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Lady Land Surveyor and Bull$hit Walks

Lady Land Surveyor Is anybody else following @lady_land_surveyoraz on Instagram? She's a young mom who co-owns a surveying business in Arizona with her dad. She's quite a character with her made-for-media personality and willingness to let the audience into her personal as well as professional life. Her following is modest by Instagram standards but rather impressive for the surveying community. With several sponsors now showing up in her content feed, I dare say that Farrah (her first name) has graduated to Social Media "influencer" status which speaks not to the number of followers but to her impact on the profession. Like it or not, she's been able to achieve what few if any other surveyors have: build a brand and audience by telling an entertaining and engaging story.

There's no filter with Farrah. She's at ease playing the role of tomboy or girly girl. One day she'll be working on a jobsite covered in dust and wearing a hard hat, the next day made up and dressed for a night out with friends. It's all part of the charm offensive but make no mistake, her street cred is legit. She and her dad do the same type survey work as anyone else and in the tough Arizona environment to boot. At a time when the profession struggles to attract young people, Farrah brings a youthful energy, perspective and spirit we desperately need. She's by nature a great communicator who, if given the right platform, could be a voice for the profession. By having the courage to share her story, she's filling an unmet need the typical surveying publications are ignoring. She's also proving that surveying and Social Media are good for one another. Money Talks, Bull$hit Walks Last week, I posted on several Facebook groups asking for suggestions on how to connect with surveyors. Here's what I wrote: Feeling a bit overwhelmed today. There are so many surveying job openings and so few candidates. My job is to help Loran at Surveyor Placement Services identify ways to connect with qualified candidates. But I'm a land surveyor first, not a recruiting guru. I really don't know the best ways to connect with you all. Any suggestions? I was surprised by the responses, many of which didn't address the original question. Instead, many surveyors saw an opportunity to address the issue of adequate pay and compensation in the profession, or lack thereof. It was their way of saying that one solution to our labor shortage is for employers to simply pay more. Check out what they said: It's just a damn shame when companies don't pay what an experienced surveyor should make. Reggie C. To get any interest your going to have to match what Amazon and other large corporations are offering,,, it’s hard to match $ 20-22. Starting that’s where all our candidates are. Timothy T. MONEY is probably your best tool put it out there you will get all kinds of results! David V.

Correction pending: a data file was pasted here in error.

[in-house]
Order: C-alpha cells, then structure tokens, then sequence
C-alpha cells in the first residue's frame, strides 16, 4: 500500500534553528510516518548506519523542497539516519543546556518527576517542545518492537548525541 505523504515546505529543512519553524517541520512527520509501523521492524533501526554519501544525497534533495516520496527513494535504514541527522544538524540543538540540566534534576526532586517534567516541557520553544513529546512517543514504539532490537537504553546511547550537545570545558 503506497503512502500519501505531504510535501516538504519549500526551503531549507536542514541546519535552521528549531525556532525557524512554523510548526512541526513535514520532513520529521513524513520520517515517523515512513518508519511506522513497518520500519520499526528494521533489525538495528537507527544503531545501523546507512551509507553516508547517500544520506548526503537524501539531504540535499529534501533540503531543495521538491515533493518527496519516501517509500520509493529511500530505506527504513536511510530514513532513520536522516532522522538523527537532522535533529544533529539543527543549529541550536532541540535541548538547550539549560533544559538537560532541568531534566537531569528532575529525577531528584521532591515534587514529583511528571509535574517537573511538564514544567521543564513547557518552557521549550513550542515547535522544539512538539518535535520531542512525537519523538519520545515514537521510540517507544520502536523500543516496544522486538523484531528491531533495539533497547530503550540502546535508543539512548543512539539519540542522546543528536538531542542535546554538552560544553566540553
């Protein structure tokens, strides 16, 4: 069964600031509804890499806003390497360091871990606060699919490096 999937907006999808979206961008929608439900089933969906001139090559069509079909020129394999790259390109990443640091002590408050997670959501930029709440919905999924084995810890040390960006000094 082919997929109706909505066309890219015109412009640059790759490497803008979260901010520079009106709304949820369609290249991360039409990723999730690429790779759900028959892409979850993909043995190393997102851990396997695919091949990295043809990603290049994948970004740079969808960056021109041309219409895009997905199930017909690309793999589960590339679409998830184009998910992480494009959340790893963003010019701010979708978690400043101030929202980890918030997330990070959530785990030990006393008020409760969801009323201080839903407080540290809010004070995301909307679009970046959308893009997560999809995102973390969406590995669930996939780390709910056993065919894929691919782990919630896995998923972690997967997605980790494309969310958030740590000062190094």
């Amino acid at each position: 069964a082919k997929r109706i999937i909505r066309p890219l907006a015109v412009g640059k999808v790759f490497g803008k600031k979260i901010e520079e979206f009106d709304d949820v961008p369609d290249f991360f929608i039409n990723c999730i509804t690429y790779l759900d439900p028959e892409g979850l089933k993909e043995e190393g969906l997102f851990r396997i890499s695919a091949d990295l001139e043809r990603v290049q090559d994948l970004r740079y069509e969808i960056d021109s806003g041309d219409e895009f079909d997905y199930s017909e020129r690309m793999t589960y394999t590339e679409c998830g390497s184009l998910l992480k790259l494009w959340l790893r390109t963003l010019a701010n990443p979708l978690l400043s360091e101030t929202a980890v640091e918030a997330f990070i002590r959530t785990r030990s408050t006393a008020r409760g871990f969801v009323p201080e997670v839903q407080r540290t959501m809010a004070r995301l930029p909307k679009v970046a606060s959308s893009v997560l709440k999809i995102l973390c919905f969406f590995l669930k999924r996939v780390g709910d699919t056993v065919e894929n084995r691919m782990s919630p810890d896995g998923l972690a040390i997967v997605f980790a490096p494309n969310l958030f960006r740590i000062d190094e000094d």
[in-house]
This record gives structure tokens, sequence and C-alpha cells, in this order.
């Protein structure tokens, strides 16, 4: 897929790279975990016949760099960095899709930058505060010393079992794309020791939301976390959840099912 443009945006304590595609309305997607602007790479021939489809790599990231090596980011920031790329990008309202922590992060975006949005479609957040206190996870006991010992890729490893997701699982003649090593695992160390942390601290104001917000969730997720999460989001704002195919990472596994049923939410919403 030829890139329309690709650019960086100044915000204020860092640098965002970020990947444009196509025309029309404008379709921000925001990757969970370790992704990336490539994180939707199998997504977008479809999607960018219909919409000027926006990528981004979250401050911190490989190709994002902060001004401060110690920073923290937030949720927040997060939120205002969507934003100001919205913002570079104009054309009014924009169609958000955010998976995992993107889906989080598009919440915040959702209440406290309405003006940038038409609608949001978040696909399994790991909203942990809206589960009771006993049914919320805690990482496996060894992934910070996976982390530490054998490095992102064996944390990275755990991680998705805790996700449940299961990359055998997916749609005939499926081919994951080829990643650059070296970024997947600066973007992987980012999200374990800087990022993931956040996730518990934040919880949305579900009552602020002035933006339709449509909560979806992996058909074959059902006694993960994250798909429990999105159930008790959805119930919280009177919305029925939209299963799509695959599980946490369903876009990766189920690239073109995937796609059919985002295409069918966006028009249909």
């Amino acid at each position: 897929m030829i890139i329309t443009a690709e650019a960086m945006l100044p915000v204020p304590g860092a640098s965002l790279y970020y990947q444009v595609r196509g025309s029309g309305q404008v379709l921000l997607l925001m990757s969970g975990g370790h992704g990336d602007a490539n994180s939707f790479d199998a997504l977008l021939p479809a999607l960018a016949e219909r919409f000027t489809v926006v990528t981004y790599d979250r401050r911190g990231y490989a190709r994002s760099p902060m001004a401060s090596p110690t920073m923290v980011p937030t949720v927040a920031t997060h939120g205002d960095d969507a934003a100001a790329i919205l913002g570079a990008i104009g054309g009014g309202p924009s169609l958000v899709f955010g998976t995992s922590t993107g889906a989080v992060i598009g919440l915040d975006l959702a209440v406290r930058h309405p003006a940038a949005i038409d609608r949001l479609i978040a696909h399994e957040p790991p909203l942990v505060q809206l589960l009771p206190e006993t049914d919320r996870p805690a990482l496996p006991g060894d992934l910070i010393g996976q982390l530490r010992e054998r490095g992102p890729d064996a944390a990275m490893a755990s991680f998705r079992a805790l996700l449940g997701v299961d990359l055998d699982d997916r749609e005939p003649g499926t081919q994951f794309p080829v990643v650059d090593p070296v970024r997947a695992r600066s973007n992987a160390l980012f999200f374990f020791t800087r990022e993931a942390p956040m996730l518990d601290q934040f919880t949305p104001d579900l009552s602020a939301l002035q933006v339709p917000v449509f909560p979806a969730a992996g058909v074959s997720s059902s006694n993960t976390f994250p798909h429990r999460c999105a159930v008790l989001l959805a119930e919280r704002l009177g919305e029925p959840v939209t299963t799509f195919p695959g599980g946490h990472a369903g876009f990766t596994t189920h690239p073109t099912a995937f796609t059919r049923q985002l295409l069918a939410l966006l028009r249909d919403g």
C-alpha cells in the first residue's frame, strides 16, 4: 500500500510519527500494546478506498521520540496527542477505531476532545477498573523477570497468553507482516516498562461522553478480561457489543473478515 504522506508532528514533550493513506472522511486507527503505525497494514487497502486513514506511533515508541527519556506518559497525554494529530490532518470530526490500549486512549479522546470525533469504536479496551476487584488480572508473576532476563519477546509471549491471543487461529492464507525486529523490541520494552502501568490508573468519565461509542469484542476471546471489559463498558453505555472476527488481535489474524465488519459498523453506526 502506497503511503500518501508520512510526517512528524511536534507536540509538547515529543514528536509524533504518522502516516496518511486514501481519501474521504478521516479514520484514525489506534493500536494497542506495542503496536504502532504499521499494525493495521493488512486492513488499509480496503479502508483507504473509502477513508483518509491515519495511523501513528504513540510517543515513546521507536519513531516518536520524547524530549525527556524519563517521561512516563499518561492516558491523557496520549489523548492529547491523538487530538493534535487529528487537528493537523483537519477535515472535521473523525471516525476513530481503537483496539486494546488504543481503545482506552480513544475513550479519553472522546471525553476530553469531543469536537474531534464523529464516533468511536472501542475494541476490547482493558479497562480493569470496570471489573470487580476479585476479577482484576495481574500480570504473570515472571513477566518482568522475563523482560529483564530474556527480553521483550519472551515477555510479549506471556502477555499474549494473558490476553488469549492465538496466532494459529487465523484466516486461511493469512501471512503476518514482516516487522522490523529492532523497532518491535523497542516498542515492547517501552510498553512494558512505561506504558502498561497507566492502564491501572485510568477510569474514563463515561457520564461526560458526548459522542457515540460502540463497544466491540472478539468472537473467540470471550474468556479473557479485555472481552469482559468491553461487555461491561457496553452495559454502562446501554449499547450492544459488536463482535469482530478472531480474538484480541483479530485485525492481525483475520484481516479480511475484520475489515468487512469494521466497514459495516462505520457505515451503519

I switched over in 2007 from land surveying to construction. The company I worked for hired a less qualified survey manager who gave “breaks” to his friends. They couldn’t afford raises. Went with an international firm who paid for any training I wanted, equipment I wanted, and a helper who I vetted myself. 14 years later I’m highest paid Chief Engineer, company truck for even personal use, and got paid regular pay through my hospital stay for a heart attack. The construction companies are just paying better and willing to put out the money. Don’t get me wrong I miss the days of old but money talks and family needs to eat. And for placement services, just be honest about the companies that your hiring for. We are all out here to provide for our families. Good luck. Brian F. Pay people a lot of money. Chet M. Higher pay fixes any candidate shortage. Sarah W. So, “How do I get people to survey for survey wages?” That’s always been the question hasn’t it? Kevin R. Offer better benefits and or more pay. Brendan S. Yes, I am about done with the crappy pay. The pay rates are pathetic in this business. I have been surveying for 25 years. It is ridiculous. Doug S. What do you think? Does the compensation in the surveying profession match the contributions surveyors make? Sign up as a member of The Tenth Society and let us know in the comments below.

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The comments are not surprising, but in my experience the bigger issue revolves around the amount of compensation that survey companies receive for their services. In terms of construction survey, we take 99% of the liability for 1-2% of the overall budget.

It doesn't help that there are barely legal registrants who will perform a a paper survey and call it a boundary, all for less than it would take for most of us to even get out the door of our office.

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